- Dungeons & Dragons only uses the -mancer suffix for Necromancers, using more unique names for the other schools of magic.
- One exception is the NPC class Oracle, introduced in one issue of Dragon magazine. The class is a diviner with 26 different divining abilities, all pertaining to a different thing, and each ending with -mancy. However, this one is actually an appropriate use of the term, as the Oracle is a diviner.
- Some of the subclasses (Kits in 2nd edition, Prestige Classes in 3rd) uses class names ending in -mancer.
- Also note the “Diplomancer,” the slang term for a build with such high Diplomacy skill that a roll of the dice would turn enemies into fanatical servants.
- The Chronomancer in 2E was a casting class (based on the wizard, but with its own kits and subclasses) introduced in the Chronomancer supplement for 2E, and specializing in chronomancy (that is, the manipulation of time in various forms).
- Unknown Armies uses this heavily. Every magic school is some kind of "-mancy." Examples include the entropomancer (who powers up through risking her own life), dipsomancer (power from alcohol), bibliomancer (power from acquiring rare books), and many others. However, calling everything _____mancy is mentioned as being a modern fashion. The name "Urbanmancy" is an example of this, with the book stating that if mages cared about language it would be called "Polisurgy", which is the Greek. Earlier schools of magic were generally named things like The Way Of The Cogs, or The Way Of All Freedom.
One notable fan-made school of magick from a website is "Tropamancy". Yup. Inspired by this very wiki.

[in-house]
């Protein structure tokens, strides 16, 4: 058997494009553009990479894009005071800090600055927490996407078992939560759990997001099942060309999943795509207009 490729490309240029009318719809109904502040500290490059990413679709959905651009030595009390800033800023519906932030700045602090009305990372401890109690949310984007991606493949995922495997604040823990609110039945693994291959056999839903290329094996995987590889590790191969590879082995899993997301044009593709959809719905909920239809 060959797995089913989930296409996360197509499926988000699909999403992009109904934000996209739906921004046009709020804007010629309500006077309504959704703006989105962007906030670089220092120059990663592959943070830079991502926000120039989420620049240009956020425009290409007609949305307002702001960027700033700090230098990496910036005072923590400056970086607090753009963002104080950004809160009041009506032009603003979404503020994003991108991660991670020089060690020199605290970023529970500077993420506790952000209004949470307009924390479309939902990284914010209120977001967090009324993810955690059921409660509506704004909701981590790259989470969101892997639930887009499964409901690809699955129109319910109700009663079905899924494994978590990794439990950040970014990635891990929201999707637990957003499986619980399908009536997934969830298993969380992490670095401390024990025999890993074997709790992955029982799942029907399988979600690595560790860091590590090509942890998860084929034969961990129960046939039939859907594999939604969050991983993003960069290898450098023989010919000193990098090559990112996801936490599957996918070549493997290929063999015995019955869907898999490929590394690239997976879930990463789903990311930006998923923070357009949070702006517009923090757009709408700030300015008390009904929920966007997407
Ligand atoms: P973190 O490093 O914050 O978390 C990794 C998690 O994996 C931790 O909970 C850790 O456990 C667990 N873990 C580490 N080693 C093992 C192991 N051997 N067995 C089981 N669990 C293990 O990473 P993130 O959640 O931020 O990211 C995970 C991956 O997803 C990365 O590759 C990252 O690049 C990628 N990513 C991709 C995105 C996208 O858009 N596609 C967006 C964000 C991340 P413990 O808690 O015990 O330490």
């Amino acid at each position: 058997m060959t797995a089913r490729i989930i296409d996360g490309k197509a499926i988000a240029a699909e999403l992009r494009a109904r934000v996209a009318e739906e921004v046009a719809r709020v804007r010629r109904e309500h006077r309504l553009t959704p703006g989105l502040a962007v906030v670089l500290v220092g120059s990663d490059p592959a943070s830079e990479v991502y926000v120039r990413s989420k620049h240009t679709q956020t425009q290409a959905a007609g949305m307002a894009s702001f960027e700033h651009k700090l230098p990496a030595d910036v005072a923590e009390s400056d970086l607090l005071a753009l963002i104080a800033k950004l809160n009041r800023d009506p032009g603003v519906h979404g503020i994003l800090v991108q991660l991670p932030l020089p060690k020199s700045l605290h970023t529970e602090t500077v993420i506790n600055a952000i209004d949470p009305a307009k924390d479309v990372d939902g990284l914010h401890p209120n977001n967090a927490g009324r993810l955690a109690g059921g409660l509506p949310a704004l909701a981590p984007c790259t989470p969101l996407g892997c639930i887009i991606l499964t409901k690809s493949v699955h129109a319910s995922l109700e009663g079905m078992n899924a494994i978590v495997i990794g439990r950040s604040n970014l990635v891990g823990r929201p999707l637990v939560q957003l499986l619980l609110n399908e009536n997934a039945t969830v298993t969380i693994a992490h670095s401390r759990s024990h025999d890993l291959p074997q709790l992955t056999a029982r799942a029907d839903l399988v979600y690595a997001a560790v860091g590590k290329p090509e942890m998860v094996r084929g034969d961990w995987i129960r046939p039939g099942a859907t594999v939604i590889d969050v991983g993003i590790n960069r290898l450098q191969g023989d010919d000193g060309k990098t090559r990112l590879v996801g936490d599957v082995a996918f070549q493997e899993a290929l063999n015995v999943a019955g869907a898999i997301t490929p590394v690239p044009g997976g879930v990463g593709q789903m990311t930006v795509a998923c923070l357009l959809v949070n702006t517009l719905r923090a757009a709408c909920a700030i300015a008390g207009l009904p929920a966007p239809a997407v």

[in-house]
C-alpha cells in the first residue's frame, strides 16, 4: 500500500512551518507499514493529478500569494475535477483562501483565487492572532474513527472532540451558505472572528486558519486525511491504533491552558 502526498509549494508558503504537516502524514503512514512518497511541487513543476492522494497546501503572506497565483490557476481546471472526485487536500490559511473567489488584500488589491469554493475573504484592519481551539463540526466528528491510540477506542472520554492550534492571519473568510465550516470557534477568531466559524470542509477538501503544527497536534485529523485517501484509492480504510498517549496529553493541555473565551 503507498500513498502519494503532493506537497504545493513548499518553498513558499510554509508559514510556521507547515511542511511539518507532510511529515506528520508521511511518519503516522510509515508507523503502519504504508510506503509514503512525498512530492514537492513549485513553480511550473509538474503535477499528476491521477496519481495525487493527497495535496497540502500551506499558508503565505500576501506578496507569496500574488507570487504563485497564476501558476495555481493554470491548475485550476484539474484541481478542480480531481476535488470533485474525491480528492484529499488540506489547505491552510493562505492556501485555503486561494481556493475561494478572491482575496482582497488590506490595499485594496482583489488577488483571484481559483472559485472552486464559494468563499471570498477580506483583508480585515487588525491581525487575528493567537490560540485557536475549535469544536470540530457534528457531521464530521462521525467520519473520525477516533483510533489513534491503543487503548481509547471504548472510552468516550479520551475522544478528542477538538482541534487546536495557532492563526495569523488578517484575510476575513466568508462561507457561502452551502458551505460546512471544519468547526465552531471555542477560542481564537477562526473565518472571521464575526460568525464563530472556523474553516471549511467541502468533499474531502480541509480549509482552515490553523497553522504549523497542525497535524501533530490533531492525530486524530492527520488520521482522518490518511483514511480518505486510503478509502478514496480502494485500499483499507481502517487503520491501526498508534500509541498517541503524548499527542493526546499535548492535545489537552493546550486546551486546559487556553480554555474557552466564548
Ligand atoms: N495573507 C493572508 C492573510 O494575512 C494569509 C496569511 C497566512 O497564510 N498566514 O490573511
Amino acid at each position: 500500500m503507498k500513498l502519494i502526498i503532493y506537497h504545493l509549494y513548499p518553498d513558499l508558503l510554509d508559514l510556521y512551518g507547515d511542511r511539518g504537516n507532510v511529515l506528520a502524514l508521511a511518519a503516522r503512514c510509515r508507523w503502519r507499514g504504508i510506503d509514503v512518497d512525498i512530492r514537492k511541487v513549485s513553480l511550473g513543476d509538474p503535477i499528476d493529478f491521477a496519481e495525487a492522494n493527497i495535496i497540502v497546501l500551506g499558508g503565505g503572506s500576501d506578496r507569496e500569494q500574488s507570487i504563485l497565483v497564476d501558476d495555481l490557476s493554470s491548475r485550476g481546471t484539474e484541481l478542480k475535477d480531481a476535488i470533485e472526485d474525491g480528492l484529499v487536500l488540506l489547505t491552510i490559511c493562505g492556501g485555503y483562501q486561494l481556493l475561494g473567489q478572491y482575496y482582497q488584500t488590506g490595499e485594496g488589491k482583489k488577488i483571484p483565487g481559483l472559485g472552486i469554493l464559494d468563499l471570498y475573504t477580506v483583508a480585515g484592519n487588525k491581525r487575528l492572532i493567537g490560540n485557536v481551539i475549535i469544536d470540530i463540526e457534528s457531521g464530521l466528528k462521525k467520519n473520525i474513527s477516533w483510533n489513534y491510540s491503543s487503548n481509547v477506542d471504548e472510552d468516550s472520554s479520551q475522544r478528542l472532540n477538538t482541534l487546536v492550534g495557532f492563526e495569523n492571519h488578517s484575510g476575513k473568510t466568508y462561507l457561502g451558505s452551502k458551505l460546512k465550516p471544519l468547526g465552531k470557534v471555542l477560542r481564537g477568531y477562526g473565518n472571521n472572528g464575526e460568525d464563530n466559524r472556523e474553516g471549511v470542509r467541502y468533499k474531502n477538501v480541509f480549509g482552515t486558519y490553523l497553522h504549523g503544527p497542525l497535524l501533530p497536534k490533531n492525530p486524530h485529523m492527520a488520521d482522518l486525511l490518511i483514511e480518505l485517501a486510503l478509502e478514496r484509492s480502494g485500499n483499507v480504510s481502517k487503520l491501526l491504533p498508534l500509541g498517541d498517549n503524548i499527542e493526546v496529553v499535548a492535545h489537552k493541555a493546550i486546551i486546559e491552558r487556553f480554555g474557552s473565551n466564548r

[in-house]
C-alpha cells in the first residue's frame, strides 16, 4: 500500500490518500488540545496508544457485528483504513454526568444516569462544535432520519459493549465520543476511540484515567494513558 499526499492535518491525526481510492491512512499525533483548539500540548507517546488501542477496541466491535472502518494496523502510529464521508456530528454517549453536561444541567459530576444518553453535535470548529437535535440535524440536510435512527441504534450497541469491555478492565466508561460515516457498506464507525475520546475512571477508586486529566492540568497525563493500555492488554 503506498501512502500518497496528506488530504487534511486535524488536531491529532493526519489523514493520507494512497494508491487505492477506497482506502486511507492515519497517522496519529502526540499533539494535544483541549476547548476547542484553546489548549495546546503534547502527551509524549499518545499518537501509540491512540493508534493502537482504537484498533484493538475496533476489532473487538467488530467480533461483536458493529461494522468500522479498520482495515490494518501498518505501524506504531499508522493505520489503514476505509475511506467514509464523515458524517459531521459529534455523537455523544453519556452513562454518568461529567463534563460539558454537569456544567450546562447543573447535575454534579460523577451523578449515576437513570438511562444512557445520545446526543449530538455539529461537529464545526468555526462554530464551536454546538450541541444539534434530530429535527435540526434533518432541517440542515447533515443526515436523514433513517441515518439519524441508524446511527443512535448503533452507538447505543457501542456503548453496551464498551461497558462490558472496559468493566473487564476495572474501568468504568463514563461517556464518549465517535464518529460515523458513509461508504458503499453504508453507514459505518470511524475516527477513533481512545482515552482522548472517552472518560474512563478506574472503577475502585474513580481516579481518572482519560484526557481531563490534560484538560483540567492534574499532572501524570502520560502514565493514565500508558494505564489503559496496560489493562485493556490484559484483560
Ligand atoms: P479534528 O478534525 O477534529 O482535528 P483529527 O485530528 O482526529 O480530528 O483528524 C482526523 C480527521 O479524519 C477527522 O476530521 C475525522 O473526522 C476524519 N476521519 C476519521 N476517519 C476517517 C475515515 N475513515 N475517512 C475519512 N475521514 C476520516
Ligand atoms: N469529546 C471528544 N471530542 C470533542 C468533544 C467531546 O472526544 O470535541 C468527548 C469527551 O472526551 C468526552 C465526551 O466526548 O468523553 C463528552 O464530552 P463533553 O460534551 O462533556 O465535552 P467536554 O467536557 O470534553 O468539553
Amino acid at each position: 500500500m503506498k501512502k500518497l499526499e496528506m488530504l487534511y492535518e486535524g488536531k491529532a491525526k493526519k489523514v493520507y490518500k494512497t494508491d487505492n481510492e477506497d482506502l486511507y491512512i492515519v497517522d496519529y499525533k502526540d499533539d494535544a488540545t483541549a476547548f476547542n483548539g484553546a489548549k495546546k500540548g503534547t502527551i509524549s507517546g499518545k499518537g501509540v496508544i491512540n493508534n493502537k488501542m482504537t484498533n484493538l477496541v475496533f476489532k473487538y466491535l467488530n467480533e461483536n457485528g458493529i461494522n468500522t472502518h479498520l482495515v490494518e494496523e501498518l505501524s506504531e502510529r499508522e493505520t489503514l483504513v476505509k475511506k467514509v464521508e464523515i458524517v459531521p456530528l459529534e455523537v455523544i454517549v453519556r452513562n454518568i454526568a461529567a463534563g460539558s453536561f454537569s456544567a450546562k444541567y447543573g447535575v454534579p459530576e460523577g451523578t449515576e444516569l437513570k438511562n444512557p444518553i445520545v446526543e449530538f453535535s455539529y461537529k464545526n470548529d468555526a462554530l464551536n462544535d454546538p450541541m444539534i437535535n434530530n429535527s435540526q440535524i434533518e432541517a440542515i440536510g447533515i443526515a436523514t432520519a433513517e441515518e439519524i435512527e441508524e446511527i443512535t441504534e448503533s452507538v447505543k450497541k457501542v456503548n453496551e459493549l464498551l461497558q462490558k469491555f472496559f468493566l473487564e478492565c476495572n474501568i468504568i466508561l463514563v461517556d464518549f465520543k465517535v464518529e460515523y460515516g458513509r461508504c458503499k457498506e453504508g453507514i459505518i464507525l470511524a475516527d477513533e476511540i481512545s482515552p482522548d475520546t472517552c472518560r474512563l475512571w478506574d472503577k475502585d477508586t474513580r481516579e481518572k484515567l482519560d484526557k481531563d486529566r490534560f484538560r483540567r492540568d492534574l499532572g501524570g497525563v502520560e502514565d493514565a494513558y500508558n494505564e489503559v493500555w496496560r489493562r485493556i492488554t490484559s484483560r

- Rifts has nicknames for various specialist psionicist classes with "fun" alternates. Pyrokinetic=Burster, Brontokinetic/electrokinetic=Zapper. Not one but TWO Necromancer classes. One from Africa, and a Russian alternate known as a Bone Wizard. Necromancers can learn bone magic spells and vice-versa though. There is also the Techno-Wizard, the Fire Sorcerer, the stone magic-using Stone Master, and the Nega-Psychic, who nullifies or negates magical effects and psychic abilities.
- F.A.T.A.L. has a total of 30 whatevermancy skills, ranging from gleaning information off of staring at the clouds to telling the future from someone's droppings (of course).
- In the New World of Darkness, changelings have oneiromancy as the art of entering and manipulating dreams (as opposed to interpreting them to tell the future) and mages have geomancy as the art of manipulating the local landscape to redirect ley lines to alter local auras (as opposed to divining using the landscape).
- Old World of Darkness:
- In Vampire: The Masquerade, some vampire clans can learn Necromancy, which combines the historical divination aspect with the more modern pop culture raising zombies aspect. Also, Clan Tremere could learn the Path of Technomancy.
- The clanbook for the Mekhet in Vampire: The Requiem uses it correctly, however, outlining various methods of divination with "-mancy" as a suffix. This makes sense, as the Mekhet are the clan with the Discipline of Auspex and heavy occult trappings.
- The Ogre Kingdoms of Warhammer have Gut Magic, a.k.a. "Gastromancy".
- Mage Knight miniatures had Technomancers, wizards who made mechanical golems and such, powered by a special mineral called Magestone. Death mages were also called Necromancers, and the 'Necromancy' ability specifically referred to returning a dead creature to play (especially a Zombie or Skeleton creature). Averted with their opposites, the Elementalists (who used the 'elements of nature' rather than the four classical elements). Oddly, the only actual Oracles in the game didn't have a specific -mancy.
- Shadowrun does this a lot, with technomancy (the magical manipulation of the Internet) and cybermancy (the practice of keeping someone alive with magic long after the cyberware has had its fill) to name a few.